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‘The Mitchells vs. the Machines’ Review: Lord and Miller’s Robot Apocalypse Lives Up to ‘LEGO Batman’ and ‘Spider-Verse’

Directed by Mike Rianda, Lord and Miller's latest animated home run plays like a superhero comedy about the most ordinary family in America.

The Mitchells vs. the Machines Netflix

“The Mitchells Vs. the Machines”

Netflix

IWCriticsPick

One minute your kid is born, and the next — almost literally, for some of us — you start to panic about that inevitable moment somewhere down the line when this helpless little blob creature isn’t going to need you anymore. As soon as they start to crawl you’re confronted with the cold reality that you’re teaching them how to get away from you. Independence is both the goal and the curse.

But while a certain amount of post-adolescent drift might be inevitable for anyone who doesn’t go full “Gilmore Girls,” the good news is that it’s never too late to close that gap. Not after the kid grows up. Not after the kid moves out. And, as it happens in the hyper-speed new animated family comedy from the producers behind “Cloudy with a Chance of Meatballs” and “Spider-Man: Into the Spider-Verse,” not even after the robot apocalypse.

Director Mike Rianda’s “The Mitchells vs. the Machines” pumps with the same kind of heart and mile-a-minute creative energy that allowed producers Phil Lord and Chris Miller to squeeze tears out of LEGOs and make Batman seem funnier than the Joker has ever been. The most unexpected thing about Rianda’s debut feature — besides, perhaps, a quick but unambiguous reference to Rainer Werner Fassbinder’s “Ali: Fear Eats the Soul” — is that it’s also kind of a superhero movie, albeit one about the fantastic strength and elasticity of a family that’s straining under the pressure of its own perceived normalness even before they’re tasked with saving humanity. Imagine if “The Incredibles” had been directed with the underdog flair and irreverent whiplash of an Edgar Wright film and you’ll be most of the way there.

Poignantly voiced by Danny McBride in a forced smile of a performance, Rick Mitchell is a dad-bod carpenter who sacrificed the woodland cabin of his dreams for an off-the-rack house in anytown, USA because that’s what you do when you decide to share your life with a spouse, two kids, and an inbred dog named Monchi whose bark is provided by celebrity pet Doug the Pug (worth every penny, of course). But “The Mitchells vs. the Machines” isn’t really Rick’s story; it belongs instead to his teenage daughter Katie (Abbi Jacobson, born for this), a budding director who only knows her dad as a loving but distanced lumberjack who keeps fixing all of the wrong things.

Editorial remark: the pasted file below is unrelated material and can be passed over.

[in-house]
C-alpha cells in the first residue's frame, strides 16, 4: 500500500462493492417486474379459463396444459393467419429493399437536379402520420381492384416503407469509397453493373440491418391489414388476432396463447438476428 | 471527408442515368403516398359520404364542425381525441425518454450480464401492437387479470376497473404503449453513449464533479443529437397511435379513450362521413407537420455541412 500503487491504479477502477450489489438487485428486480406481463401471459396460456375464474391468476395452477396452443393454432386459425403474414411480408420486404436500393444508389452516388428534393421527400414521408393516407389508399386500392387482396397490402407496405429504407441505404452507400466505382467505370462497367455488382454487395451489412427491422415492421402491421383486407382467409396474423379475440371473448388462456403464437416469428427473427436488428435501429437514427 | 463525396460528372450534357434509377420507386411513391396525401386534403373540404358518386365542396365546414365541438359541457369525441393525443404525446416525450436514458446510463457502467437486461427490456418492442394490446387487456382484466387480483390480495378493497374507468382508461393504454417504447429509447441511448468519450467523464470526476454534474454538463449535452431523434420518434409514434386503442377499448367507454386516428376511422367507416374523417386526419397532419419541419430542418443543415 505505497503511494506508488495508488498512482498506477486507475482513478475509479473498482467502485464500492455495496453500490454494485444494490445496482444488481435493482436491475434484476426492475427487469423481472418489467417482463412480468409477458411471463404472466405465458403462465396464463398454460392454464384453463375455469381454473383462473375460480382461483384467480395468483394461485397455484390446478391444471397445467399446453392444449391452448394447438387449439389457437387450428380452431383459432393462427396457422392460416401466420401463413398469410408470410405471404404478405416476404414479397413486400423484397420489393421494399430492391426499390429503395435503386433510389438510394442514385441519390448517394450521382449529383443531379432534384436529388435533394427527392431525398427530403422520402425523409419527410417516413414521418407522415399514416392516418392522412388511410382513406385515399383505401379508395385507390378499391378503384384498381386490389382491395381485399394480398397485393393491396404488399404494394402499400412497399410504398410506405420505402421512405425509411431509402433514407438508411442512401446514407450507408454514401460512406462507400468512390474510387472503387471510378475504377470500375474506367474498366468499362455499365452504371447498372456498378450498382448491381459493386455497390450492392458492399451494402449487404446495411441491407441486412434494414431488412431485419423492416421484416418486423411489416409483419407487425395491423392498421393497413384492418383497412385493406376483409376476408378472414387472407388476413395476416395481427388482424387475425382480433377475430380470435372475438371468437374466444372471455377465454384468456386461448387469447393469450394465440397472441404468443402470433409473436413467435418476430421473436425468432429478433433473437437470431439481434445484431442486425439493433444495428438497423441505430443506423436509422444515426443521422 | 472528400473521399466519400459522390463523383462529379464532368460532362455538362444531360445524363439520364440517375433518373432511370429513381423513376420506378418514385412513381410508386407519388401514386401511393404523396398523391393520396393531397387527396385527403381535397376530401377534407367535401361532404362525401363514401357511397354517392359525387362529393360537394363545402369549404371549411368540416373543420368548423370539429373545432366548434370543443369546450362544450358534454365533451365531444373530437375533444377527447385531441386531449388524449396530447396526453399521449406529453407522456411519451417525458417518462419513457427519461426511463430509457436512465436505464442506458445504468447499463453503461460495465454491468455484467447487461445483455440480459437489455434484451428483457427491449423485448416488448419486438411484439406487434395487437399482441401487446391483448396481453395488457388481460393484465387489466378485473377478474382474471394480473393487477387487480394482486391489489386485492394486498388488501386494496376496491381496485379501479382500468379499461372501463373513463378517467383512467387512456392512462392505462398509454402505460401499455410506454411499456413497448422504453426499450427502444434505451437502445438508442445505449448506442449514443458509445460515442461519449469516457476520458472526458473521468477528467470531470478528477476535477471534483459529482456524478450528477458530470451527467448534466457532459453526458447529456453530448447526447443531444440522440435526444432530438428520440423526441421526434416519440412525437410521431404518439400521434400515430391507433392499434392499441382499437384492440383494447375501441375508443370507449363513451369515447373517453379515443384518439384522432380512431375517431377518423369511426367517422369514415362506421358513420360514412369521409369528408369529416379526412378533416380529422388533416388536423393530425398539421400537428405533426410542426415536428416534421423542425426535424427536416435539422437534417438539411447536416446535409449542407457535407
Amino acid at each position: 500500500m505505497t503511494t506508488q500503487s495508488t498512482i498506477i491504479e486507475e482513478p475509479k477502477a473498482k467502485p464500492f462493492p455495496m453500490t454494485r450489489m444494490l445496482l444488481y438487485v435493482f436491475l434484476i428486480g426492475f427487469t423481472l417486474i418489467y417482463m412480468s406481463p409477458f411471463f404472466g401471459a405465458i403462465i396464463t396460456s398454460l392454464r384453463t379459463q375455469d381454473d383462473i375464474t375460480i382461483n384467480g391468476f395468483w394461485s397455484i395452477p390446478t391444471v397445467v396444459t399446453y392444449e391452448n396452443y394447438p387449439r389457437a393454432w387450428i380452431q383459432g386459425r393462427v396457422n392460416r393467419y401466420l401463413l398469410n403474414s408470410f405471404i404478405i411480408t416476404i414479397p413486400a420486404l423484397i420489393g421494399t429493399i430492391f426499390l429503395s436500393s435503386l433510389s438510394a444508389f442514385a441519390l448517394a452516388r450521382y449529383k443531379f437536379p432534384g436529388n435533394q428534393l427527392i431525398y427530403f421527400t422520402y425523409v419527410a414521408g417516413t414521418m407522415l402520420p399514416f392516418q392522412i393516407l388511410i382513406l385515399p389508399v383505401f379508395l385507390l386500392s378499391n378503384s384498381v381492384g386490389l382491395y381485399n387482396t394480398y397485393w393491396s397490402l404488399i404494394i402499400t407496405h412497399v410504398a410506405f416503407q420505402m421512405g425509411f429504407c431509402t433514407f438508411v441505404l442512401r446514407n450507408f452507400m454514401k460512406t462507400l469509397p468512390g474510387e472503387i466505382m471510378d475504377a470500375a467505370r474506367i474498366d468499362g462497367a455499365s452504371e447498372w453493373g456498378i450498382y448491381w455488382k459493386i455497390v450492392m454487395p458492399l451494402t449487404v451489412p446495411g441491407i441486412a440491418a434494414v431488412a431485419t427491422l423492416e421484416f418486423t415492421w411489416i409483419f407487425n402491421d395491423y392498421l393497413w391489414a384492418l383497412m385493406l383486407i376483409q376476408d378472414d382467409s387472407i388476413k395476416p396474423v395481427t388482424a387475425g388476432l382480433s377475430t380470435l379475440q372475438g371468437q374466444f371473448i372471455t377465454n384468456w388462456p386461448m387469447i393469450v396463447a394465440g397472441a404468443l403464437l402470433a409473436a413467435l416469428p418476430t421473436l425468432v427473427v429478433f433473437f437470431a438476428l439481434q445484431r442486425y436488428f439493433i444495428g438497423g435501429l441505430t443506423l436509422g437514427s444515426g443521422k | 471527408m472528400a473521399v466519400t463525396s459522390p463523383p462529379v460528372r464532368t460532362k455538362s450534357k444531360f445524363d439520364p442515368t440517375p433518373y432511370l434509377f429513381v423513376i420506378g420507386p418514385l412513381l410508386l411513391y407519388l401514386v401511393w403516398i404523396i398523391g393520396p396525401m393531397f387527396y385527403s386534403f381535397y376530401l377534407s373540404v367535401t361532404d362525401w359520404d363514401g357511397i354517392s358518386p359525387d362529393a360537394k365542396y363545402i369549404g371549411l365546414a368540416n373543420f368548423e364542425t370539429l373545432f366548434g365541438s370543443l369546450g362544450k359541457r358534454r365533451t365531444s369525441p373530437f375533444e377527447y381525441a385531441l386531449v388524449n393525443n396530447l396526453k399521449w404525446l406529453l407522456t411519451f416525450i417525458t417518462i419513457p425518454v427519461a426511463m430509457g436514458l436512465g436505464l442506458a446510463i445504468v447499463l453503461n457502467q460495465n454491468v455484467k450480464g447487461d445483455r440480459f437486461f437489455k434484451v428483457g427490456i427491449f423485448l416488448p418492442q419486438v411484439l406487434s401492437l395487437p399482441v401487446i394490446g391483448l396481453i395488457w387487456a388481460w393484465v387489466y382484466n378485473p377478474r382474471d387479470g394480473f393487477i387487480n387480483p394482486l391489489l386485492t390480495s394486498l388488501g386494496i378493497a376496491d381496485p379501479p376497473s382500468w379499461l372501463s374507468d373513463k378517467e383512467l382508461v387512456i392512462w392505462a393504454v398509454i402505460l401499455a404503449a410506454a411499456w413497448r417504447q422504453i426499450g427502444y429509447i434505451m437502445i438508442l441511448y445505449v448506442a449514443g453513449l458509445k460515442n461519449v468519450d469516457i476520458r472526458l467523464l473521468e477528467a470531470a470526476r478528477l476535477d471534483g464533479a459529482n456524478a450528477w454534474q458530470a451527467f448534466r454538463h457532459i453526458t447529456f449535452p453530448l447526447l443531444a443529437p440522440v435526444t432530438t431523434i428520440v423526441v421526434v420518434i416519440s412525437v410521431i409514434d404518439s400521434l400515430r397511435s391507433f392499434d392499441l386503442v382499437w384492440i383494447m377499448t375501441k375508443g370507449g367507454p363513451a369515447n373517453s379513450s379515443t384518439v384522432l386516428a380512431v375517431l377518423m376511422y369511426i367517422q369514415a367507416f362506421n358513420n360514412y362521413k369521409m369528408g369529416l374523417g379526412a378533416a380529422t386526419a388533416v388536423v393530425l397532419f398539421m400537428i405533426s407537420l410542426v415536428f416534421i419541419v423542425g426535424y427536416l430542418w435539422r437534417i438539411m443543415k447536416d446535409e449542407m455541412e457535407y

Her school teacher mom Linda (Maya Rudolph) means well too, and her dinosaur-obsessed little brother Aaron (Rianda himself) is an invaluable accomplice to all of the TikTok-style home movies she’s made over the years — who could forget such classics as “Dog Cop,” “Portrait of an Idiot on Fire,” and “Chloe Chang Will You Go Out with Me?”— but Katie can’t help but feel like a foreigner in her own family, and she’s counting down the minutes until her flight leaves for the L.A. film school where she’ll finally “meet her people.” That’s a loaded phrase in a movie about a gay teen whose sexual orientation is only spelled out by a blink-and-you’ll-miss-it background joke at the beginning and a single line of dialogue towards the end, and yet Rianda and co-writer Jeff Rowe’s ostensibly progressive approach to the character (i.e. treating her queerness with the same matter-of-fact attitude they would her straightness) rings true to a story about a family where acceptance comes so easy that any kind of deeper interest or appreciation feels like an afterthought.

“Most families have a lot of strengths,” Katie says in a blunt opening narration. “My family only has weaknesses.” But that’s not quite right. The problem is more that the Mitchells’ strengths have started to feel like weaknesses because they’ve all been pulling in opposite directions for so many years and tiring each other out. Lucky for them, the robot apocalypse is right around the corner — rudely interrupting the last-minute road trip that Rick devises to spend a few more days with his daughter — and the imminent threat of human extinction might be just what this family needs to figure out that getting older doesn’t necessarily mean growing obsolete.